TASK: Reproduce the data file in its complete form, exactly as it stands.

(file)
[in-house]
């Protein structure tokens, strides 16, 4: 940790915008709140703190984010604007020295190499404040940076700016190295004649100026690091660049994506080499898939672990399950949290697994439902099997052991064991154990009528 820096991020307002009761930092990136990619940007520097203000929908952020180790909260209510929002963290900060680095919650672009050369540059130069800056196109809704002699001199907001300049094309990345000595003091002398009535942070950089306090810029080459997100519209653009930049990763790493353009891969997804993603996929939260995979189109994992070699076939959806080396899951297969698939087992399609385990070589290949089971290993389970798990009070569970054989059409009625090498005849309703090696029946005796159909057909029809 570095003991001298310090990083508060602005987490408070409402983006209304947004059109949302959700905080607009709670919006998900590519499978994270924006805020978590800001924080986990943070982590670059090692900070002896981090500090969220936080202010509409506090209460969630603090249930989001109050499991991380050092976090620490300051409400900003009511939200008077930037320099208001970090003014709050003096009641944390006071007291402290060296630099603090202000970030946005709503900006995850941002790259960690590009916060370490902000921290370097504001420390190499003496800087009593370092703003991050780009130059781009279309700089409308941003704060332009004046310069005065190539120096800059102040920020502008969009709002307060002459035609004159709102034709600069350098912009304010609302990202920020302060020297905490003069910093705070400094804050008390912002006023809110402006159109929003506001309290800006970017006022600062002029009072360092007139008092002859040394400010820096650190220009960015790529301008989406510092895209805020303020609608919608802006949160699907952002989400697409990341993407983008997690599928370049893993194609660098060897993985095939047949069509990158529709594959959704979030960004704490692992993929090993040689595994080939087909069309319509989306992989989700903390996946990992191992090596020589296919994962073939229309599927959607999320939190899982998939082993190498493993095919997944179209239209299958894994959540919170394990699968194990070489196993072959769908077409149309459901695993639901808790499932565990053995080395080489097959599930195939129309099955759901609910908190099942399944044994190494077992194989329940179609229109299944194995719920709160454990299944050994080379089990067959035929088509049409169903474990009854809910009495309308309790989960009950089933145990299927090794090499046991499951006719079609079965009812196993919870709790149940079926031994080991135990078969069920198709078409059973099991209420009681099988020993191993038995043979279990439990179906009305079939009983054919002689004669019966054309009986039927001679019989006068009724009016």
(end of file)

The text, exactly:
[in-house]
């Protein structure tokens, strides 16, 4: 940790915008709140703190984010604007020295190499404040940076700016190295004649100026690091660049994506080499898939672990399950949290697994439902099997052991064991154990009528 820096991020307002009761930092990136990619940007520097203000929908952020180790909260209510929002963290900060680095919650672009050369540059130069800056196109809704002699001199907001300049094309990345000595003091002398009535942070950089306090810029080459997100519209653009930049990763790493353009891969997804993603996929939260995979189109994992070699076939959806080396899951297969698939087992399609385990070589290949089971290993389970798990009070569970054989059409009625090498005849309703090696029946005796159909057909029809 570095003991001298310090990083508060602005987490408070409402983006209304947004059109949302959700905080607009709670919006998900590519499978994270924006805020978590800001924080986990943070982590670059090692900070002896981090500090969220936080202010509409506090209460969630603090249930989001109050499991991380050092976090620490300051409400900003009511939200008077930037320099208001970090003014709050003096009641944390006071007291402290060296630099603090202000970030946005709503900006995850941002790259960690590009916060370490902000921290370097504001420390190499003496800087009593370092703003991050780009130059781009279309700089409308941003704060332009004046310069005065190539120096800059102040920020502008969009709002307060002459035609004159709102034709600069350098912009304010609302990202920020302060020297905490003069910093705070400094804050008390912002006023809110402006159109929003506001309290800006970017006022600062002029009072360092007139008092002859040394400010820096650190220009960015790529301008989406510092895209805020303020609608919608802006949160699907952002989400697409990341993407983008997690599928370049893993194609660098060897993985095939047949069509990158529709594959959704979030960004704490692992993929090993040689595994080939087909069309319509989306992989989700903390996946990992191992090596020589296919994962073939229309599927959607999320939190899982998939082993190498493993095919997944179209239209299958894994959540919170394990699968194990070489196993072959769908077409149309459901695993639901808790499932565990053995080395080489097959599930195939129309099955759901609910908190099942399944044994190494077992194989329940179609229109299944194995719920709160454990299944050994080379089990067959035929088509049409169903474990009854809910009495309308309790989960009950089933145990299927090794090499046991499951006719079609079965009812196993919870709790149940079926031994080991135990078969069920198709078409059973099991209420009681099988020993191993038995043979279990439990179906009305079939009983054919002689004669019966054309009986039927001679019989006068009724009016």